A Gardener's Changing Mindset: From Production to Enjoyment

Those of you that have been around my blog for a while know that my main focus for many years has been edibles – they will always be my first love when it comes to the garden.  But then there was 2020 and the world stopped – or slowed WAAAAY down, at least.  The lockdown(s) and everything that ensued over the next couple of years had everyone, including myself, re-evaluated priorities and taking a hard look at how we wanted to spend our time, both in and out of our gardens.

Ornamental border in the raised bed area (2023)
Spoiler Alert:  Can you tell that I've become enamoured with perennials??

Growing veg is a lot of work.  Just as with growing ornamentals, you have the initial investment of time:  Sowing, transplanting & maintaining.  However, when growing edibles you also have the added task of keeping up with the harvests, which is usually not as easy as picking a veg and plopping it onto a plate (although, sometimes it is).  More often than not, harvesting involves picking, cleaning, preparing and/or preserving.  The more you harvest at any one time, the longer all of this takes.

In addition, there’s also the timing factor – harvesting is all about picking veg at their peak – neither too early nor too late.  Not a big deal if you are picking a few beans for dinner – but a much bigger deal if you have to pick an entire bed because they’ll be overmature otherwise.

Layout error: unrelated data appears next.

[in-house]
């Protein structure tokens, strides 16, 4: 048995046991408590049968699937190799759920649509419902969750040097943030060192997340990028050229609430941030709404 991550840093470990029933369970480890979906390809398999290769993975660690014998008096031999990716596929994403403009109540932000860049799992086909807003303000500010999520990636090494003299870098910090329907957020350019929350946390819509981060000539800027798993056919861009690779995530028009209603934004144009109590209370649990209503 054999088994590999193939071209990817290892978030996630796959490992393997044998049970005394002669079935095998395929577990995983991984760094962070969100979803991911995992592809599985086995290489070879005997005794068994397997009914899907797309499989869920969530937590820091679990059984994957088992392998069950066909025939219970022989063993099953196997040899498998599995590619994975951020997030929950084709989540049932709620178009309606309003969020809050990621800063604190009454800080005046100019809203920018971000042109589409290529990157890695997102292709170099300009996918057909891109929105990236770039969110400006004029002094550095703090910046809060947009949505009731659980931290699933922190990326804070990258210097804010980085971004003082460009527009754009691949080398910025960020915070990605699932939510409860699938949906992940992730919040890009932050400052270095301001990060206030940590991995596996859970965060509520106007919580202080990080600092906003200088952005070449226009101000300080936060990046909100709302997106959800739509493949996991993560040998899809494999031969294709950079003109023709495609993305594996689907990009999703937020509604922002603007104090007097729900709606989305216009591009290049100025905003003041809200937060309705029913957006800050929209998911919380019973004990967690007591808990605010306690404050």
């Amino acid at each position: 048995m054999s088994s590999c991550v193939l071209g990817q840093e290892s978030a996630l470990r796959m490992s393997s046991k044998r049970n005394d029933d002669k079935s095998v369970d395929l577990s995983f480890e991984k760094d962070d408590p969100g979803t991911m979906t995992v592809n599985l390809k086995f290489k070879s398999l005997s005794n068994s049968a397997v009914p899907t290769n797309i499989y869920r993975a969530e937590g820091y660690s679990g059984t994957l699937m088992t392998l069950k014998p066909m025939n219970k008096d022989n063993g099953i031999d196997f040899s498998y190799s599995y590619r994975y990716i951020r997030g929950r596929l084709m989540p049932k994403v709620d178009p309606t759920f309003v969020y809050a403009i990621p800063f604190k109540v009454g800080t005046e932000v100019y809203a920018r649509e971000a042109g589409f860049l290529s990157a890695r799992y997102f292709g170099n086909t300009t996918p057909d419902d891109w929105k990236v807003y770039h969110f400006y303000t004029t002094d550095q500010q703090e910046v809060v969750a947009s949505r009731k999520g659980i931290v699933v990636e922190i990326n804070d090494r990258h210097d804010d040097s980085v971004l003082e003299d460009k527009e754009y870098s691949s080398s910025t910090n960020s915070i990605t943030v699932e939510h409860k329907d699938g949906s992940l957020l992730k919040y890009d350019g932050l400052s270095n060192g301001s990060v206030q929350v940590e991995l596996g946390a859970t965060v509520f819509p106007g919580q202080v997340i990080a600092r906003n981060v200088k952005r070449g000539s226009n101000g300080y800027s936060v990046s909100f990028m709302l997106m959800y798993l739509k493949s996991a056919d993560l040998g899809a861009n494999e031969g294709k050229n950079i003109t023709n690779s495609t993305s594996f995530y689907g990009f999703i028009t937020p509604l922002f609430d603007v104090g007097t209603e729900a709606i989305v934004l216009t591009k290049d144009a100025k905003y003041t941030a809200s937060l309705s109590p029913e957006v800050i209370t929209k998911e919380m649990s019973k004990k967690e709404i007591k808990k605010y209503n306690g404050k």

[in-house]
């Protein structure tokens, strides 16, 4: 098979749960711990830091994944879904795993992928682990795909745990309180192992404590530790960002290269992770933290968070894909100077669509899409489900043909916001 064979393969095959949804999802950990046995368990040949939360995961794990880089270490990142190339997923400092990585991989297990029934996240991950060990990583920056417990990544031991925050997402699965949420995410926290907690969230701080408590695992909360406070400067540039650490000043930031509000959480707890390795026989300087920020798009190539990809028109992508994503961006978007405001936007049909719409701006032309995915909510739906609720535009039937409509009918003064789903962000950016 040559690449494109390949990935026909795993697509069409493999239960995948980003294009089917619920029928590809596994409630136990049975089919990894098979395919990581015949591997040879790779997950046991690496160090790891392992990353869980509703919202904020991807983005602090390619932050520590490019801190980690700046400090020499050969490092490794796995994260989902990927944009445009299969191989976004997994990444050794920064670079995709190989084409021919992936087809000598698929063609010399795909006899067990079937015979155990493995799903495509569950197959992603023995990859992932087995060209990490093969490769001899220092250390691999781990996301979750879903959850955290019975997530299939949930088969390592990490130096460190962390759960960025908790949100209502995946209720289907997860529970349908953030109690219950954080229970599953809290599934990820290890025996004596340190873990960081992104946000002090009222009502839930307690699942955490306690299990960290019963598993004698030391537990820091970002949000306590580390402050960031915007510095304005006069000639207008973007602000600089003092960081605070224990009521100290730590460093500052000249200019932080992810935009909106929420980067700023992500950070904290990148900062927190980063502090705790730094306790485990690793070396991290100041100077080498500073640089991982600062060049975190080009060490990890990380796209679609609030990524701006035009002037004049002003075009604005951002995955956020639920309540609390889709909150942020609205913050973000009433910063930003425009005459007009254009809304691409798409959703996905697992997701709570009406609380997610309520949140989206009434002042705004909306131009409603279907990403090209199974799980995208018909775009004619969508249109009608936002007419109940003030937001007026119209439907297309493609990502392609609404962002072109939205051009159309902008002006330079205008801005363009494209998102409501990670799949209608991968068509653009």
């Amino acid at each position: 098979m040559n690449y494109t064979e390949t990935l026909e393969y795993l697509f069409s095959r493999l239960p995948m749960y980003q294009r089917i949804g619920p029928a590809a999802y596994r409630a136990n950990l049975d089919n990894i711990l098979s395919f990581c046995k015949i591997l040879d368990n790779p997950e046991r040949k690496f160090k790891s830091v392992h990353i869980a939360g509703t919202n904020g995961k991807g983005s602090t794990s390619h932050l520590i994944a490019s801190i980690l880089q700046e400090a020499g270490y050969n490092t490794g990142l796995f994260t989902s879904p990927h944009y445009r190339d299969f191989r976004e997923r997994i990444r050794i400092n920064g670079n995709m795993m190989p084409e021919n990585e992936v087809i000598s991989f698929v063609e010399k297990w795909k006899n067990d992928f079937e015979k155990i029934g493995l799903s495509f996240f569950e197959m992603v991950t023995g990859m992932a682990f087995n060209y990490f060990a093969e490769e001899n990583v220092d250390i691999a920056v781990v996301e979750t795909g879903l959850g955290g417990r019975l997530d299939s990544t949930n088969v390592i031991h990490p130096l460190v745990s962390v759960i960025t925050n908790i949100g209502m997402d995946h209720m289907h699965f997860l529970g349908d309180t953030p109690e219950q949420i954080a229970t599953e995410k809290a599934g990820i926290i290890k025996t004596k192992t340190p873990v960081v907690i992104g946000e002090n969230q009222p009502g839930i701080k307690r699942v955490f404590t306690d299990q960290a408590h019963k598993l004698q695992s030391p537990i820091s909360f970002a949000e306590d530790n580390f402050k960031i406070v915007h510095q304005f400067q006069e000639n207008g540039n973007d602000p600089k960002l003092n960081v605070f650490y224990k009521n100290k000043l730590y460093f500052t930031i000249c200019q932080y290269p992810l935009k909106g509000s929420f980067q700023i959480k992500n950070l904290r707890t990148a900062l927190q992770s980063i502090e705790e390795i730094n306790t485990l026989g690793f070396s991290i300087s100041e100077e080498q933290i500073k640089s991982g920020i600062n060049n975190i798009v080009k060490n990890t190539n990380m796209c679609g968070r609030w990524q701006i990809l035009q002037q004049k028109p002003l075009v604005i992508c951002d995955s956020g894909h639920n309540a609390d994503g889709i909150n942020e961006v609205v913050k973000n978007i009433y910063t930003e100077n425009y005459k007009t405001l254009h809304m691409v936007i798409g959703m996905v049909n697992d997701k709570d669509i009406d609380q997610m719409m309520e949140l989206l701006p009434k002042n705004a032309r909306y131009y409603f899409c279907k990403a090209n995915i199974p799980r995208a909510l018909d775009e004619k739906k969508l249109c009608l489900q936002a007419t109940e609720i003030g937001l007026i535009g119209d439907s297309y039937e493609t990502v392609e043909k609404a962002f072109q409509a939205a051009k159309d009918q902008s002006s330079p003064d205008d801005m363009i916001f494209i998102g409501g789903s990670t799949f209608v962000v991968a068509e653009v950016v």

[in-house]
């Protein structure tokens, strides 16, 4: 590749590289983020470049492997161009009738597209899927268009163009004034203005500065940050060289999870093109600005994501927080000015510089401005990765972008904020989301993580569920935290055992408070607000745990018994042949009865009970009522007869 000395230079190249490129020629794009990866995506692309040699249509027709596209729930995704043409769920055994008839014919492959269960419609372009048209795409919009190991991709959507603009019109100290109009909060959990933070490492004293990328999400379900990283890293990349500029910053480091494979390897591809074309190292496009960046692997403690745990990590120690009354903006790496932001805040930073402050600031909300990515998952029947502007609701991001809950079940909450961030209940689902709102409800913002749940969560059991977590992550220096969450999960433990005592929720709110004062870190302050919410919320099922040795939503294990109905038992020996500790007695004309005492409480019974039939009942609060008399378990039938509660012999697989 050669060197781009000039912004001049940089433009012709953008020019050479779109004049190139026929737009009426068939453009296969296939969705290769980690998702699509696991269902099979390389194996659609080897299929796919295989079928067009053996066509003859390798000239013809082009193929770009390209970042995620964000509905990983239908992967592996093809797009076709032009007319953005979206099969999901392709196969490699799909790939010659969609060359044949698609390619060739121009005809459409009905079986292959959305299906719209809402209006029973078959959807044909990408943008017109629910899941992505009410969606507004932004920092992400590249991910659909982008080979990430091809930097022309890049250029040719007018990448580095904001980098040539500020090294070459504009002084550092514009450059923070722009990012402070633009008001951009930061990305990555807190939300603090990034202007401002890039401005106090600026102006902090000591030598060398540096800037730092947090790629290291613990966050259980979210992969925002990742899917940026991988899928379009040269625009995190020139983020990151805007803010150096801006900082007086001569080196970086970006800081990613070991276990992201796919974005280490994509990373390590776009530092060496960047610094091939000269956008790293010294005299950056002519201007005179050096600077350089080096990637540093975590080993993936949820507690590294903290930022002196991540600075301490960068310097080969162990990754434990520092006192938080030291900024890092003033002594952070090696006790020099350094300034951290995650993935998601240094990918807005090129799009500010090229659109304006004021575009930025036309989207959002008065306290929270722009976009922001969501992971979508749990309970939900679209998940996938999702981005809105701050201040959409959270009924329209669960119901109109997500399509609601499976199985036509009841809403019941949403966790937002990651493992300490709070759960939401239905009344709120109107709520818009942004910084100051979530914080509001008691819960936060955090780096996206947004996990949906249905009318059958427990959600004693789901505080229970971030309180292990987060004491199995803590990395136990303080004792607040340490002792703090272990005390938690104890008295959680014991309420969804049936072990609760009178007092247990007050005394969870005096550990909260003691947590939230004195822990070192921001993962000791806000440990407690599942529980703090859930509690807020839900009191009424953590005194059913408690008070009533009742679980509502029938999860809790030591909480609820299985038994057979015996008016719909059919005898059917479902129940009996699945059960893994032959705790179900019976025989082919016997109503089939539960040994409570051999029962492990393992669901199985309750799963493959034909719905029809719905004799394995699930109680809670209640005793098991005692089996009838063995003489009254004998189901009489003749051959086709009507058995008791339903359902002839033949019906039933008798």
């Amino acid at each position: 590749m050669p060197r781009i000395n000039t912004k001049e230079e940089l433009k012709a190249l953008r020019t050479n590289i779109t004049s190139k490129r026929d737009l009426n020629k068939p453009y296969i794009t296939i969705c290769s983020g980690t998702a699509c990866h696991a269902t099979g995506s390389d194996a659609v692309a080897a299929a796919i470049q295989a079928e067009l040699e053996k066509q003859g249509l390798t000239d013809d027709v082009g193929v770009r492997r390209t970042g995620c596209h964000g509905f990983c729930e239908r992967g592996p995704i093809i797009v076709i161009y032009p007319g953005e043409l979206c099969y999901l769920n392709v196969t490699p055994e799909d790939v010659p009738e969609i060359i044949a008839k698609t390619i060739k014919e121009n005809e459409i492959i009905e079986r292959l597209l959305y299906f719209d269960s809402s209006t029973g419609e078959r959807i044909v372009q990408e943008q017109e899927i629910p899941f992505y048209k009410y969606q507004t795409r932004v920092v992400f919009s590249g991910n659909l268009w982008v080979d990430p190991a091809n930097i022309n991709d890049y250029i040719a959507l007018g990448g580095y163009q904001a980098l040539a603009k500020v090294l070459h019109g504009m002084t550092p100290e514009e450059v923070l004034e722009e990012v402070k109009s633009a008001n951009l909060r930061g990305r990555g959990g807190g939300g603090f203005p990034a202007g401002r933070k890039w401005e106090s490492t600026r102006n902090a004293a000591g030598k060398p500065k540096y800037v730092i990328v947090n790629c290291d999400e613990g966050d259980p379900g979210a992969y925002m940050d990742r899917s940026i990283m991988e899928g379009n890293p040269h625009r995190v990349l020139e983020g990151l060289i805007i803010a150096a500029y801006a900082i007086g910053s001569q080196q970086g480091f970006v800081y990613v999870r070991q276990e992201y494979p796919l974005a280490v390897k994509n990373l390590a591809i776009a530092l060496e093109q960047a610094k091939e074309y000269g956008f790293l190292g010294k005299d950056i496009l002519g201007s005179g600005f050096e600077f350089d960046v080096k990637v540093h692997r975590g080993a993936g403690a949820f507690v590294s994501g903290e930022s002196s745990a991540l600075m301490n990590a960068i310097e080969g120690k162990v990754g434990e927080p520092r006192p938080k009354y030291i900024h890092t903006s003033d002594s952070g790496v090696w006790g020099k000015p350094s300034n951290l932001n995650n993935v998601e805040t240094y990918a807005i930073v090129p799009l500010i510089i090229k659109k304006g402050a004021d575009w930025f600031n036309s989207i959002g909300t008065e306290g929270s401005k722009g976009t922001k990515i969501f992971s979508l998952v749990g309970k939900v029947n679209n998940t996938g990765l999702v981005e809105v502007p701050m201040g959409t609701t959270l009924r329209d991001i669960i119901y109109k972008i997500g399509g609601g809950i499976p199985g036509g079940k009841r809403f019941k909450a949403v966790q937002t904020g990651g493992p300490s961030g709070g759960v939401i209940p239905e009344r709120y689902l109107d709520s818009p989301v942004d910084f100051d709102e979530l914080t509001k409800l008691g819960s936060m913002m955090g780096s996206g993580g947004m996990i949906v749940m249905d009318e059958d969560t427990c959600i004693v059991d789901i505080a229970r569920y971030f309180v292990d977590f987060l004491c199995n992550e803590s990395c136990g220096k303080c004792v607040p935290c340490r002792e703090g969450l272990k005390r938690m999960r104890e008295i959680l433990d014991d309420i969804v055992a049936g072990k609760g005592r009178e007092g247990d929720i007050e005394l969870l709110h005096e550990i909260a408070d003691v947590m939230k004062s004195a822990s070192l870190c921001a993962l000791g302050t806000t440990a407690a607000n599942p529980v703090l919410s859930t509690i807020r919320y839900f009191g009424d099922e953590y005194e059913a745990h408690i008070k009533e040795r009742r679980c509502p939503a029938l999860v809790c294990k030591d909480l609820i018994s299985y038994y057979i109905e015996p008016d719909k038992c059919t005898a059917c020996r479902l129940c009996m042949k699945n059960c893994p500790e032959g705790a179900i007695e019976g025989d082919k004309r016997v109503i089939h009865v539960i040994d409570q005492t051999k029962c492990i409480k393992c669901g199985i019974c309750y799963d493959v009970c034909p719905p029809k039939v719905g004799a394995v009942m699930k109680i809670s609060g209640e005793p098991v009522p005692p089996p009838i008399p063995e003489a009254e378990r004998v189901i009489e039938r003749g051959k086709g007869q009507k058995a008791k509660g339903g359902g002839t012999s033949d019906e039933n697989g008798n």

I remember sowing an entire bed of lettuce at one point.
These days, I'm down to a small 4' x 3' section &
even that produces more than we can use.

In the beginning, it was all about numbers – how much could I grow, harvest, preserve.  My goal was to have homegrown produce to enjoy throughout the entire year.  The funny thing is that I was growing SO much, that I usually still had a good amount of practically everything I grew & preserved the year before when the current seasons harvest began.   I was so focused on the numbers that I lost sight of why I wanted to grow veg to begin with – the joy that growing and eating homegrown produce gave us.

Don’t get me wrong - having all those homegrown goodies in the pantry, freezer & cold cellar is amazing – beyond amazing actually.  In the past 12 years, I can count the number of times I’ve purchased canned tomatoes on one hand (maybe 2 or 3?).  But harvesting, preparing and preserving all that produce takes time.  A lot of time.  Quite frankly, it was becoming more of a burden than a joy.

A single harvest from 2014 - 67 lbs. of tomatoes 😮